A key U.S. senator has told NBC News that the United States should consider boycotting the upcoming Winter Games if Russian President Vladimir Putin grants leaker Edward Snowden asylum — a suggestion that a top U.S. Olympic official quickly rejected.
"I love the Olympics, but I hate what the Russian government is doing throughout the world," Sen. Lindsey Graham, R-S.C., told NBC News on Tuesday. "If they give asylum to a person who I believe has committed treason against the United States, that's taking it to a new level." Graham even suggested that Putin's actions should raise the specter of the pre-World War II Berlin games hosted by Adolf Hitler's regime.
In response, U.S. Olympic Committee spokesman Patrick Sandusky tweeted Wednesday, "While we acknowledge the seriousness of the issues at hand, we strongly oppose the notion that a boycott of the Olympic and Paralympic Games is in our country's best interests."
White House spokesman Jay Carney told reporters Wednesday that the U.S. government is continuing to work with Russia and hopes to see Snowden returned to the United States. "I'm not going to engage in speculation about that, and the Olympics are a long way off," he added.
And House Speaker John Boehner called Graham’s suggestion “dead wrong,” adding, “Why would we want to punish U.S. athletes who have been training for three years to compete in the Olympics over a traitor who can’t find a place to call home?”
Why consider boycotting the Olympics, set to be held in Sochi, Russia, beginning in February 2014? Graham says that playing host of the Games gives Russia a propaganda platform to promote itself at a time when, he contends, the Russians are responsible for enabling Iran's nuclear program, threatening Israel and supporting Bashar Assad in Syria.
"If you could go back in time, would you have allowed Adolf Hitler to host the Olympics in Germany? To have the propaganda coup of inviting the world into Nazi Germany and putting on a false front?" Graham said of the Games.
"I'm not saying that Russia is Nazi Germany," Graham added, "but I am saying that the Russian government is empowering some of the most evil, hateful people in the world."
Snowden, who leaked classified documents on U.S. surveillance programs, has been effectively stranded in the Moscow airport for weeks because his U.S. passport has been revoked. The U.S. government has charged him with espionage. He recently applied for temporary asylum in Russia while he tries to plan his travel to one of the South American countries that has offered him permanent asylum.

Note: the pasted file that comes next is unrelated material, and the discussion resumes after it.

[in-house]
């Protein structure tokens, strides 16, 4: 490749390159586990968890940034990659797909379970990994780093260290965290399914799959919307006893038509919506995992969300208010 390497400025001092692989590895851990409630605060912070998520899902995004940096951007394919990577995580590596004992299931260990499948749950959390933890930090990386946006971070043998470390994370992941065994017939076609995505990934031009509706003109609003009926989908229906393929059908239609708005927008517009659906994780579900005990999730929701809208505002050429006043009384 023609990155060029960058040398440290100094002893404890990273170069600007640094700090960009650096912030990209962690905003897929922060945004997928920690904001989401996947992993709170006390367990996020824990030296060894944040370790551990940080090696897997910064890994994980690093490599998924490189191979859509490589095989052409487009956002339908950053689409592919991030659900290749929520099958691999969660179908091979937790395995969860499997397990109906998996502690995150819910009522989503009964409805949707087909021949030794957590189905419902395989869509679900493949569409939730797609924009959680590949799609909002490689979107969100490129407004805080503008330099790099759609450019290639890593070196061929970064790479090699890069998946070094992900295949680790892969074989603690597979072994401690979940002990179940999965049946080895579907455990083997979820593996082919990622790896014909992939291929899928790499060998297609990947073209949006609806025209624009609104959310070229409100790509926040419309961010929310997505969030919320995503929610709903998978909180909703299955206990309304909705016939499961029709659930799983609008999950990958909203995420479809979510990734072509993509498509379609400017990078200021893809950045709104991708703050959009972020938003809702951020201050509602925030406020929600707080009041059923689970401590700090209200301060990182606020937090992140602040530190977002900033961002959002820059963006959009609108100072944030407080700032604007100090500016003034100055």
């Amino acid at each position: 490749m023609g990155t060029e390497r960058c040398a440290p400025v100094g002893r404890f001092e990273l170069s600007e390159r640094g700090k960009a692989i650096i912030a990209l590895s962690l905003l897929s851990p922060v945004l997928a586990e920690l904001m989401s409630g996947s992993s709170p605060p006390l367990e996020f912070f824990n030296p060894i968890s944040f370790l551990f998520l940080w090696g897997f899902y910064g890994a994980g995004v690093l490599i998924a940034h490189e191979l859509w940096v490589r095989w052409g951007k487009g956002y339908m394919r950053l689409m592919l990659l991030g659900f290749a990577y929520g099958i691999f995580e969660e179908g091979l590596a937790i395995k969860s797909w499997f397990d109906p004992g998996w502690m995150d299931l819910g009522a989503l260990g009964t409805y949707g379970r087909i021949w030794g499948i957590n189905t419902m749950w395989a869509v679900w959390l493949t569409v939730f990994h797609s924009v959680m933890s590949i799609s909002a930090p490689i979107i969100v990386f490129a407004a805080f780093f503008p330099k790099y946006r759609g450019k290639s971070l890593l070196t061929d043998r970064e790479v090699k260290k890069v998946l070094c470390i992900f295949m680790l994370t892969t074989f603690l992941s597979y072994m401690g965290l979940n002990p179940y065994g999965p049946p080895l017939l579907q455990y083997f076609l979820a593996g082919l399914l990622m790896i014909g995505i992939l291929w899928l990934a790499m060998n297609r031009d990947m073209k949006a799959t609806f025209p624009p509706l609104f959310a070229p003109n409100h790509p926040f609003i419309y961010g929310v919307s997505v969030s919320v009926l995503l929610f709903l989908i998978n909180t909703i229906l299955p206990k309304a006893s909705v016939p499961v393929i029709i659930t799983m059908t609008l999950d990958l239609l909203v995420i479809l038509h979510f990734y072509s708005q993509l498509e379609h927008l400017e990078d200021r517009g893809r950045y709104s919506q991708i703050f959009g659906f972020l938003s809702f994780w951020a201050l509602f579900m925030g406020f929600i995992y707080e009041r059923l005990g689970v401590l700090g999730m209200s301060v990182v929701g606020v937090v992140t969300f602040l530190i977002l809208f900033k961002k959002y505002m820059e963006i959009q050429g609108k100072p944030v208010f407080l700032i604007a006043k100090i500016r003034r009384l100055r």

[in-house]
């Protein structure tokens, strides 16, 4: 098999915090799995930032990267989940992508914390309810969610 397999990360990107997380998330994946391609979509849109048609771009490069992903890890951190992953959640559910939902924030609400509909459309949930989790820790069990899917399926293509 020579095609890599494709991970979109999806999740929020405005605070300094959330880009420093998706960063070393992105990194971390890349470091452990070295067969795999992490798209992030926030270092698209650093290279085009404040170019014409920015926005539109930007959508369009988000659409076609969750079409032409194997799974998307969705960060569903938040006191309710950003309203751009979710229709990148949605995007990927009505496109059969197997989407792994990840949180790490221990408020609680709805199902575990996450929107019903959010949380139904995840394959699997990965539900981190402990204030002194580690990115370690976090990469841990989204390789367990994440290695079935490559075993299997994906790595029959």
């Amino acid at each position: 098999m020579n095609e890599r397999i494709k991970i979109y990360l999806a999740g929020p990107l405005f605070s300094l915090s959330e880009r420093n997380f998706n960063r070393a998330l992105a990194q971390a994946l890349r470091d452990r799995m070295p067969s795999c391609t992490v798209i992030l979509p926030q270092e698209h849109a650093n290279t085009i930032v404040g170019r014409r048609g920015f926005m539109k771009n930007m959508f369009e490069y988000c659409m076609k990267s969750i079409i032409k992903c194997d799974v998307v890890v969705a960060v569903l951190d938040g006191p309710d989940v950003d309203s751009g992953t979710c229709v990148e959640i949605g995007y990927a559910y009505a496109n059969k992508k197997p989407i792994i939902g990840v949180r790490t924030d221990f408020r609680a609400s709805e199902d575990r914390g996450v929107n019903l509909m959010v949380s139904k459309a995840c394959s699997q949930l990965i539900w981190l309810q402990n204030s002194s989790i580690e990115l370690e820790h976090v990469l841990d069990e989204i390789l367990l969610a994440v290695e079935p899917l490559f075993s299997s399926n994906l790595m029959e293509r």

"What I'm trying to do is let the Russians know enough is enough. How much more are we going to let them get away with before we make it real to them?" Graham said.
Russia is scheduled to host the Olympics in Sochi, a city on the Black Sea near Georgia, beginning in February 2014. The Games will be televised by NBC.
The last time they were held in what is now a Russian city -- then-Soviet Moscow in 1980 -- the U.S. led a 65-nation boycott over the 1979 Soviet invasion of Afghanistan.
President Jimmy Carter announced that boycott, and both the House and the Senate passed resolutions supporting the boycott.
In 1936, three years before the outbreak of war, Germany was awarded the Olympic games which allowed the rising Nazi regime to use it as a projection of power on the world stage.
Still, boycotting an Olympics is not technically up to the U.S. government to decide, according to the State Department. Instead, it's the U.S. Olympic Committee would make the final decision.
Graham said that an Olympic boycott is just one possible measure that the U.S. should consider if Russia decides to grant Snowden's temporary asylum petition.
"I don't know if putting the Olympics on the table is the right answer but I do know this: What we're doing is not working, and sitting on the sidelines and watching the Russians empower some of the most brutal people in the 21st century, and doing nothing about it is wrong," Graham said Tuesday.
"And I do know this: It was wrong to give Adolf Hitler the propaganda floor for the German Olympics."